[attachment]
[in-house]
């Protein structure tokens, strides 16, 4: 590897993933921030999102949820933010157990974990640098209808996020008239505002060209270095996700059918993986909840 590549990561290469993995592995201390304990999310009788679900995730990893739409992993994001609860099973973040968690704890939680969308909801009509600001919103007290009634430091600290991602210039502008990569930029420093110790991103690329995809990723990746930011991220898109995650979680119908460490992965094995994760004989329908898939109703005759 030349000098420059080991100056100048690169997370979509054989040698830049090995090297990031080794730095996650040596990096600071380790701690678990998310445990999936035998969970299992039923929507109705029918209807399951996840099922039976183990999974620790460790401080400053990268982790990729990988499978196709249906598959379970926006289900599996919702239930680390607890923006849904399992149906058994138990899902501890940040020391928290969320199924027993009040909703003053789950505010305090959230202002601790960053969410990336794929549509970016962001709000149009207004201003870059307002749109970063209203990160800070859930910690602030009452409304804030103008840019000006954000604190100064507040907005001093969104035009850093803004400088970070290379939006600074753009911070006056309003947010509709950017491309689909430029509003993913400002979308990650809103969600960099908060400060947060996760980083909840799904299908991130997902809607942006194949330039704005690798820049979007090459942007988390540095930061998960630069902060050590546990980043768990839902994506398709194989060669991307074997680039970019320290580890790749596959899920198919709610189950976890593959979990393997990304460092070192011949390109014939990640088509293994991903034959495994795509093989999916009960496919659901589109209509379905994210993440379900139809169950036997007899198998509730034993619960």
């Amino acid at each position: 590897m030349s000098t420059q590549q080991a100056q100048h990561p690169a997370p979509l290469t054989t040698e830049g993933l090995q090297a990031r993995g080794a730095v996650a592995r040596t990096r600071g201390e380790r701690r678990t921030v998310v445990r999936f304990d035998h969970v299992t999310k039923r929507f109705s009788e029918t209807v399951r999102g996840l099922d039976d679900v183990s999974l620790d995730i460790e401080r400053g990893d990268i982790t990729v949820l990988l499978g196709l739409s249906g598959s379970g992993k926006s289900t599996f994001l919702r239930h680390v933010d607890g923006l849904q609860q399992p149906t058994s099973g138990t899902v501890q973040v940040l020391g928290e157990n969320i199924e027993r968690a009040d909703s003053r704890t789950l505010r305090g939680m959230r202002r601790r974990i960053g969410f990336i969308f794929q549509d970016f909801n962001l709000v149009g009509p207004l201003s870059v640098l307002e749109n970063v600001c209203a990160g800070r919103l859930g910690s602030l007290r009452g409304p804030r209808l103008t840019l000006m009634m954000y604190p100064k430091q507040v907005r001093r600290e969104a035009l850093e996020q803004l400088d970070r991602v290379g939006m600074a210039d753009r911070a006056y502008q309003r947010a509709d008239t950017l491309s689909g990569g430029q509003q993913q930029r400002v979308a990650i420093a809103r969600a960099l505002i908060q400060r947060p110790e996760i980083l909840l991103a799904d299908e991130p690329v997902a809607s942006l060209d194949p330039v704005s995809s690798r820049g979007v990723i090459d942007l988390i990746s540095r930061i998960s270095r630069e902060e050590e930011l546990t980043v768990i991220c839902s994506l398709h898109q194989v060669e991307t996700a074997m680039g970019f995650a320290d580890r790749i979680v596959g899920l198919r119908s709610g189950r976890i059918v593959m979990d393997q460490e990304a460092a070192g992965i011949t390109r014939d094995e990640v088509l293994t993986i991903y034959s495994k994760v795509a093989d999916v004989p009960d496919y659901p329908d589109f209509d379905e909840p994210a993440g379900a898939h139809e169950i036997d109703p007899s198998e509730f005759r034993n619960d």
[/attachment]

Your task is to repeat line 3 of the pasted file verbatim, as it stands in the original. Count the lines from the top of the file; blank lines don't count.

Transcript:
């Amino acid at each position: 590897m030349s000098t420059q590549q080991a100056q100048h990561p690169a997370p979509l290469t054989t040698e830049g993933l090995q090297a990031r993995g080794a730095v996650a592995r040596t990096r600071g201390e380790r701690r678990t921030v998310v445990r999936f304990d035998h969970v299992t999310k039923r929507f109705s009788e029918t209807v399951r999102g996840l099922d039976d679900v183990s999974l620790d995730i460790e401080r400053g990893d990268i982790t990729v949820l990988l499978g196709l739409s249906g598959s379970g992993k926006s289900t599996f994001l919702r239930h680390v933010d607890g923006l849904q609860q399992p149906t058994s099973g138990t899902v501890q973040v940040l020391g928290e157990n969320i199924e027993r968690a009040d909703s003053r704890t789950l505010r305090g939680m959230r202002r601790r974990i960053g969410f990336i969308f794929q549509d970016f909801n962001l709000v149009g009509p207004l201003s870059v640098l307002e749109n970063v600001c209203a990160g800070r919103l859930g910690s602030l007290r009452g409304p804030r209808l103008t840019l000006m009634m954000y604190p100064k430091q507040v907005r001093r600290e969104a035009l850093e996020q803004l400088d970070r991602v290379g939006m600074a210039d753009r911070a006056y502008q309003r947010a509709d008239t950017l491309s689909g990569g430029q509003q993913q930029r400002v979308a990650i420093a809103r969600a960099l505002i908060q400060r947060p110790e996760i980083l909840l991103a799904d299908e991130p690329v997902a809607s942006l060209d194949p330039v704005s995809s690798r820049g979007v990723i090459d942007l988390i990746s540095r930061i998960s270095r630069e902060e050590e930011l546990t980043v768990i991220c839902s994506l398709h898109q194989v060669e991307t996700a074997m680039g970019f995650a320290d580890r790749i979680v596959g899920l198919r119908s709610g189950r976890i059918v593959m979990d393997q460490e990304a460092a070192g992965i011949t390109r014939d094995e990640v088509l293994t993986i991903y034959s495994k994760v795509a093989d999916v004989p009960d496919y659901p329908d589109f209509d379905e909840p994210a993440g379900a898939h139809e169950i036997d109703p007899s198998e509730f005759r034993n619960d």